However, there are other differences between today and earlier times. Calvin Coolidge and Herbert Hoover, the two presidents who preceded FDR, certainly ran flawed administrations. Hoover in particular was blamed for many bad things, not all of which were actually his fault. But IMO neither president was as spectacularly ridiculous at the job as is the current Creature in the Oval Office. And unlike the hapless Hoover, who inherited a disastrous economic situation, Bush was handed a nation in pretty good shape, economically and otherwise, and thoroughly trashed it. Although I don’t think Bush was the mastermind behind 9/11 any more than he was the mastermind behind Hurricane Katrina — face it, truthers, Bush isn’t competent enough to have pulled it off — after Katrina the American people saw for themselves that Bush has no clue what he’s doing. And I think by now most of ’em have realized his allegedly great leadership after 9/11 was mostly hype.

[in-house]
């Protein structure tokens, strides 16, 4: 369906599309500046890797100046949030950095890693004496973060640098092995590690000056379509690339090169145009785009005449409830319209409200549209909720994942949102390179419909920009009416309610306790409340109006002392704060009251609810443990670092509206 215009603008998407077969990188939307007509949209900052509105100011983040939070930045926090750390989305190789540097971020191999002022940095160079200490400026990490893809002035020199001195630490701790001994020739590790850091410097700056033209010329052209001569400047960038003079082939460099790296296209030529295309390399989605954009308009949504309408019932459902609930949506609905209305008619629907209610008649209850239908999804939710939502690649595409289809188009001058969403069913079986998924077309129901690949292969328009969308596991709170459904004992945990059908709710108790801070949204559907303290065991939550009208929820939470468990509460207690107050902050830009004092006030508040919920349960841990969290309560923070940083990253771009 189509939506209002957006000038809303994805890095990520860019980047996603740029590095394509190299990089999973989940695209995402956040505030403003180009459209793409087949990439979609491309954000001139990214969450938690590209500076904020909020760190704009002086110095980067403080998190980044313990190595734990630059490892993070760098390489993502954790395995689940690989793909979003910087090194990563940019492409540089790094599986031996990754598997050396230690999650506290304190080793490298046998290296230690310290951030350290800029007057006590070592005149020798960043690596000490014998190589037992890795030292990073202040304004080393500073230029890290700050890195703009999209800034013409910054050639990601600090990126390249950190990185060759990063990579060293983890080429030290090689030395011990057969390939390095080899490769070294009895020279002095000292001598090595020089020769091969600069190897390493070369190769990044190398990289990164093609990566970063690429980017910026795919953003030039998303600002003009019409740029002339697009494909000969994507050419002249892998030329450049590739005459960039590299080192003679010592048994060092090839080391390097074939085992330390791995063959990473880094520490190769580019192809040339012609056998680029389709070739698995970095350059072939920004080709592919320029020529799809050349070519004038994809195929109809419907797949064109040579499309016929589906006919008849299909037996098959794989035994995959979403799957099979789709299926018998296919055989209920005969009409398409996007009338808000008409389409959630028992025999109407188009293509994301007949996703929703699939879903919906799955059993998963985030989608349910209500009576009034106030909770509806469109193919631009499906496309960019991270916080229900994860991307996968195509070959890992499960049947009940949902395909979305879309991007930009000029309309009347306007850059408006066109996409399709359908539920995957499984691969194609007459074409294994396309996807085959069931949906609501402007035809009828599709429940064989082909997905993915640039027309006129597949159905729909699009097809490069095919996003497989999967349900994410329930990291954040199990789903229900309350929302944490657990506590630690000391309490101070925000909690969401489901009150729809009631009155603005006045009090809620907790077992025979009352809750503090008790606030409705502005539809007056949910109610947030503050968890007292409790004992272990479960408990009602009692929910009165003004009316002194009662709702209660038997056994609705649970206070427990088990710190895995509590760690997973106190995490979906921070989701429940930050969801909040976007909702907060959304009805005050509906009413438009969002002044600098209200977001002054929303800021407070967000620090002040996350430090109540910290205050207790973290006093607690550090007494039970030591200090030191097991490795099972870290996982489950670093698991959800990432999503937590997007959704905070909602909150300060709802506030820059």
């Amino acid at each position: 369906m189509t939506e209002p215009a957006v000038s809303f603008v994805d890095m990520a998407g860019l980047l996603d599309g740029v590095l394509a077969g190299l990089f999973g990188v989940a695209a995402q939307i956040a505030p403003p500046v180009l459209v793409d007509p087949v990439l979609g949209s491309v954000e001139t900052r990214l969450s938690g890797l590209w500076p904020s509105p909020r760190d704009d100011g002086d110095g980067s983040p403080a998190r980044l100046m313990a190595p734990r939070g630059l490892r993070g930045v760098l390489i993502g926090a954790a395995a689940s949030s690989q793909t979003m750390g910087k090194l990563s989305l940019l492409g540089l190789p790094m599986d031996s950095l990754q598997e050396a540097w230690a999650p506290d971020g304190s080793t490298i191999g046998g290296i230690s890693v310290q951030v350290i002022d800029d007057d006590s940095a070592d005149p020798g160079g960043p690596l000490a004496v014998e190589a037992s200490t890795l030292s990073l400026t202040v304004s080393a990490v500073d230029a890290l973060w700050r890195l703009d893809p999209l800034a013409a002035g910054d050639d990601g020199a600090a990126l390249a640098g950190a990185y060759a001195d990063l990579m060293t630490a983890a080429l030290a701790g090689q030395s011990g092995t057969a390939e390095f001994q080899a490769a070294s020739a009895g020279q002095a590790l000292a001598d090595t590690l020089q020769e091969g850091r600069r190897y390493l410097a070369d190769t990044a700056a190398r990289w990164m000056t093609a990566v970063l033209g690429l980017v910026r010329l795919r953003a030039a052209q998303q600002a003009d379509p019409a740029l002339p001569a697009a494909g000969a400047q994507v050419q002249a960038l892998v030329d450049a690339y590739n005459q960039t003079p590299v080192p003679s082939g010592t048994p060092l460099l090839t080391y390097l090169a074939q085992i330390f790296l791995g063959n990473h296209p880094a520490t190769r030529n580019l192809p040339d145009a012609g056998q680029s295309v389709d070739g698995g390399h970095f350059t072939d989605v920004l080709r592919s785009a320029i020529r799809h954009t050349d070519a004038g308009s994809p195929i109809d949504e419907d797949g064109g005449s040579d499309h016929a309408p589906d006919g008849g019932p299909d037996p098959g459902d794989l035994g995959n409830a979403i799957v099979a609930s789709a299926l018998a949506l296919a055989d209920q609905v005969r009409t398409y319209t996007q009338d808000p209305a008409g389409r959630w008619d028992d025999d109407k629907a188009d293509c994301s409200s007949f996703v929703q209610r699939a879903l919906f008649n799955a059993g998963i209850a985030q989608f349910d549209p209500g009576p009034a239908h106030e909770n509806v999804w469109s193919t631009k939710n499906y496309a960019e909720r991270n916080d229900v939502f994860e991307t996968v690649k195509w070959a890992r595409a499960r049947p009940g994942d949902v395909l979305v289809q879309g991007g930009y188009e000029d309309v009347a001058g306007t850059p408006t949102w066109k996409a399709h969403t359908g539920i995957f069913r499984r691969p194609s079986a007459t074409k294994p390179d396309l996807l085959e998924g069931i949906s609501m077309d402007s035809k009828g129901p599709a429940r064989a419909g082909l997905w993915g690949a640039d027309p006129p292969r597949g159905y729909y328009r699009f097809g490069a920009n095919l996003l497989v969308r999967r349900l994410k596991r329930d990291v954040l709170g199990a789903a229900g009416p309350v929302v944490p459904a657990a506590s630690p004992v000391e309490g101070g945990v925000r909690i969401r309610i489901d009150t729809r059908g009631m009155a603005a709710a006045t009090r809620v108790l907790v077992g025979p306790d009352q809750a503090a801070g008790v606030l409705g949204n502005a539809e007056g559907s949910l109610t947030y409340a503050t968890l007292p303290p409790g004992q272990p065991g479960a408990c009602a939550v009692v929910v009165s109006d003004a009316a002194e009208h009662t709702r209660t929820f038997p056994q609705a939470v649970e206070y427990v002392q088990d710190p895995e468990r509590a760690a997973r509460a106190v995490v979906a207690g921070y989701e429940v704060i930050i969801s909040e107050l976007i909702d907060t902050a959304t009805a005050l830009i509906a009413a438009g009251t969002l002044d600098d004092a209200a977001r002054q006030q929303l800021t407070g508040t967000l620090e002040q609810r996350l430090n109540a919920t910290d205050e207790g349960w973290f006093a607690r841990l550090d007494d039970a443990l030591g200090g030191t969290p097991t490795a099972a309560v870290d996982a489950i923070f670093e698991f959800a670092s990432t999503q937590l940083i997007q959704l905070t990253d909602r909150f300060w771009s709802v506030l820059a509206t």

Further, most of today’s self-described conservatives are really pseudo-conservatives. Conservatives used to be mostly temperate and cautious people who were not utterly opposed to progress as long as it didn’t happen too fast. Today’s “conservatives” are radical absolutists who are aggressive and uncompromising. They can neither govern nor work with anyone else to facilitate governing. They have utterly bleeped up the nation, and the nation will remain bleeped up as long as they are in charge. And I think many Americans are, finally, catching on to this.

The True Believers on the Right will never, ever admit to their mistakes, nor do I expect their media infrastructure to be dismantled anytime soon. But I have one hope — that most of the American people are getting heartily sick of these clowns.

And if the next President is truly great, maybe the creatures will be driven so far underground they won’t make a comeback in my lifetime, anyway.

Share Button